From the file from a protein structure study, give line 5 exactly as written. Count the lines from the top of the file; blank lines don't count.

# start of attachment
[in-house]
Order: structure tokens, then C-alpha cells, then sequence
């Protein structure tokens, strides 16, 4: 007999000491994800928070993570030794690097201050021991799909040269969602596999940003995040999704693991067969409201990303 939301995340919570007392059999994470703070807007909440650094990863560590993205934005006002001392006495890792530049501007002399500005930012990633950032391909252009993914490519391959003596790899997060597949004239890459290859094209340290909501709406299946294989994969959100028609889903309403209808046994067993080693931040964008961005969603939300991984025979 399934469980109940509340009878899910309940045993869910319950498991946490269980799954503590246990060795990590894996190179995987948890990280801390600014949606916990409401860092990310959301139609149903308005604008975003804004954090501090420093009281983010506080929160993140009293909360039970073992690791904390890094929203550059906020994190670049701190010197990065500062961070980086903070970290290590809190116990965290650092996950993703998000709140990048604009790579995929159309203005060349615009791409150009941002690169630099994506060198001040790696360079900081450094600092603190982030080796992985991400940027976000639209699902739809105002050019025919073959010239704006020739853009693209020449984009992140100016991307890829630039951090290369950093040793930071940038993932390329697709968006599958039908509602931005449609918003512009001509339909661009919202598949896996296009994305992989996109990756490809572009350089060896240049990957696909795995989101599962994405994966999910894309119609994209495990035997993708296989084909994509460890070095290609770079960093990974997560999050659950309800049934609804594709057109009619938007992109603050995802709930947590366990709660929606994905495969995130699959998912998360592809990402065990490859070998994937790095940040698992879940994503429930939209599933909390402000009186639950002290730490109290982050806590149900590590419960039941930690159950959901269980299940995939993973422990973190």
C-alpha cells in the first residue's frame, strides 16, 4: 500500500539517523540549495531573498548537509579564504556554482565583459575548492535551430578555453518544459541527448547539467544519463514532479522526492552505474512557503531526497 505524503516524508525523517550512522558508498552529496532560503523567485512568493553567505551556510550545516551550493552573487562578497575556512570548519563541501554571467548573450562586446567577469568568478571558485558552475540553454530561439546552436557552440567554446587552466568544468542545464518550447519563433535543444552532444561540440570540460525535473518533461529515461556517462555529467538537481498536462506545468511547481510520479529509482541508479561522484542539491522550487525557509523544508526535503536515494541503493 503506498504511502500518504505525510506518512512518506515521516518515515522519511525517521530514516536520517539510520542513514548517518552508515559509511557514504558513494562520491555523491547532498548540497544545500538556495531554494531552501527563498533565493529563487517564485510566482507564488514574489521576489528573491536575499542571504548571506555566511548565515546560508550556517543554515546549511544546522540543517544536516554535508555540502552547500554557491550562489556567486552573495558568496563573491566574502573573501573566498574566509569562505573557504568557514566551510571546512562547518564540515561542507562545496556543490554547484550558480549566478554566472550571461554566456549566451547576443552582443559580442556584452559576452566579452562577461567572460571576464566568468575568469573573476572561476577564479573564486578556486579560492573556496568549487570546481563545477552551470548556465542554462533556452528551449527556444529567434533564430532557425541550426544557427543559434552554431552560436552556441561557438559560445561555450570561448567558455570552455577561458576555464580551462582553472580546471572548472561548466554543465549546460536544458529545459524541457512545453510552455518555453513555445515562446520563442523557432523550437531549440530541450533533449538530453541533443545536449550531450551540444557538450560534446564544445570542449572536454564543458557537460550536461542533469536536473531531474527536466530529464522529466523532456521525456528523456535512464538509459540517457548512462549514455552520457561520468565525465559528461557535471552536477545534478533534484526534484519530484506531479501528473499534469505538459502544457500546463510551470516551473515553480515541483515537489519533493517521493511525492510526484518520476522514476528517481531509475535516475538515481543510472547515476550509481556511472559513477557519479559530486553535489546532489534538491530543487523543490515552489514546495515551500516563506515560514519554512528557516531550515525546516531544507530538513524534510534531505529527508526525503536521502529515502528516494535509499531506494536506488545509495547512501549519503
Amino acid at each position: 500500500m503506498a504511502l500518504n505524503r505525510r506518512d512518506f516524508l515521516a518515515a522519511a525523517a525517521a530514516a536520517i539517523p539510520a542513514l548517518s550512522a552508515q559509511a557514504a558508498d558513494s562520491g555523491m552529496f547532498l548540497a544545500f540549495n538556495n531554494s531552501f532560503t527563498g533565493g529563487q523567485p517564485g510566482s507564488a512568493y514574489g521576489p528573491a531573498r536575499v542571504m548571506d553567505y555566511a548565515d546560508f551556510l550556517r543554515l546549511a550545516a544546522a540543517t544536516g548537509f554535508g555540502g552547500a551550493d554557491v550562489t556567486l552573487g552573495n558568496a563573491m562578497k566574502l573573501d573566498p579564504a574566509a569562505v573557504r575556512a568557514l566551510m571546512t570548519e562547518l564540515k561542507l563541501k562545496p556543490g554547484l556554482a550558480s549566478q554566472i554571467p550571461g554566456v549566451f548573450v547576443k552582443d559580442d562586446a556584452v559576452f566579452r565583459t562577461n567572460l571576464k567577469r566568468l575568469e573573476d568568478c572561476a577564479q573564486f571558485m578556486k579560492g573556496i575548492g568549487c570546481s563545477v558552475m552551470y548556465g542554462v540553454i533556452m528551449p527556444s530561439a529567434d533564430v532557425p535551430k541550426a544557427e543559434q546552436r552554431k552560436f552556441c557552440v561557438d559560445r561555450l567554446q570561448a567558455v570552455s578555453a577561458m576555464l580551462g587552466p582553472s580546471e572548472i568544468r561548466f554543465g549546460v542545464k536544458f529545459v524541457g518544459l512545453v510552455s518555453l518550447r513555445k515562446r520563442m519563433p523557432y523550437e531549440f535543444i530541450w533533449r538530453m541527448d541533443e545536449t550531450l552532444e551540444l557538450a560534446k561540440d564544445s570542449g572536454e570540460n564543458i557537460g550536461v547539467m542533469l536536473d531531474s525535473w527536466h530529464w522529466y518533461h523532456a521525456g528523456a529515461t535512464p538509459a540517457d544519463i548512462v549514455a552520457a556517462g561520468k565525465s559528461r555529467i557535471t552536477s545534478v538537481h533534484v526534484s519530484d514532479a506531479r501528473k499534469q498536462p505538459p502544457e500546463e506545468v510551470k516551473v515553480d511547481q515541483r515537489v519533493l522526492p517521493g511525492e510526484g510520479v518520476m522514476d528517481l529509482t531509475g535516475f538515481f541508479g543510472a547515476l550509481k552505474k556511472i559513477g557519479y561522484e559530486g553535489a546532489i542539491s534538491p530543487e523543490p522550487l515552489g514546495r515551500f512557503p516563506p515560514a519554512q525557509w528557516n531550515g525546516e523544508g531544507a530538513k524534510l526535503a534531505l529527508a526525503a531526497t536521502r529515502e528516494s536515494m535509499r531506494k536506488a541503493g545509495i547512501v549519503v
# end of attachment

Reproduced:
Amino acid at each position: 500500500m503506498a504511502l500518504n505524503r505525510r506518512d512518506f516524508l515521516a518515515a522519511a525523517a525517521a530514516a536520517i539517523p539510520a542513514l548517518s550512522a552508515q559509511a557514504a558508498d558513494s562520491g555523491m552529496f547532498l548540497a544545500f540549495n538556495n531554494s531552501f532560503t527563498g533565493g529563487q523567485p517564485g510566482s507564488a512568493y514574489g521576489p528573491a531573498r536575499v542571504m548571506d553567505y555566511a548565515d546560508f551556510l550556517r543554515l546549511a550545516a544546522a540543517t544536516g548537509f554535508g555540502g552547500a551550493d554557491v550562489t556567486l552573487g552573495n558568496a563573491m562578497k566574502l573573501d573566498p579564504a574566509a569562505v573557504r575556512a568557514l566551510m571546512t570548519e562547518l564540515k561542507l563541501k562545496p556543490g554547484l556554482a550558480s549566478q554566472i554571467p550571461g554566456v549566451f548573450v547576443k552582443d559580442d562586446a556584452v559576452f566579452r565583459t562577461n567572460l571576464k567577469r566568468l575568469e573573476d568568478c572561476a577564479q573564486f571558485m578556486k579560492g573556496i575548492g568549487c570546481s563545477v558552475m552551470y548556465g542554462v540553454i533556452m528551449p527556444s530561439a529567434d533564430v532557425p535551430k541550426a544557427e543559434q546552436r552554431k552560436f552556441c557552440v561557438d559560445r561555450l567554446q570561448a567558455v570552455s578555453a577561458m576555464l580551462g587552466p582553472s580546471e572548472i568544468r561548466f554543465g549546460v542545464k536544458f529545459v524541457g518544459l512545453v510552455s518555453l518550447r513555445k515562446r520563442m519563433p523557432y523550437e531549440f535543444i530541450w533533449r538530453m541527448d541533443e545536449t550531450l552532444e551540444l557538450a560534446k561540440d564544445s570542449g572536454e570540460n564543458i557537460g550536461v547539467m542533469l536536473d531531474s525535473w527536466h530529464w522529466y518533461h523532456a521525456g528523456a529515461t535512464p538509459a540517457d544519463i548512462v549514455a552520457a556517462g561520468k565525465s559528461r555529467i557535471t552536477s545534478v538537481h533534484v526534484s519530484d514532479a506531479r501528473k499534469q498536462p505538459p502544457e500546463e506545468v510551470k516551473v515553480d511547481q515541483r515537489v519533493l522526492p517521493g511525492e510526484g510520479v518520476m522514476d528517481l529509482t531509475g535516475f538515481f541508479g543510472a547515476l550509481k552505474k556511472i559513477g557519479y561522484e559530486g553535489a546532489i542539491s534538491p530543487e523543490p522550487l515552489g514546495r515551500f512557503p516563506p515560514a519554512q525557509w528557516n531550515g525546516e523544508g531544507a530538513k524534510l526535503a534531505l529527508a526525503a531526497t536521502r529515502e528516494s536515494m535509499r531506494k536506488a541503493g545509495i547512501v549519503v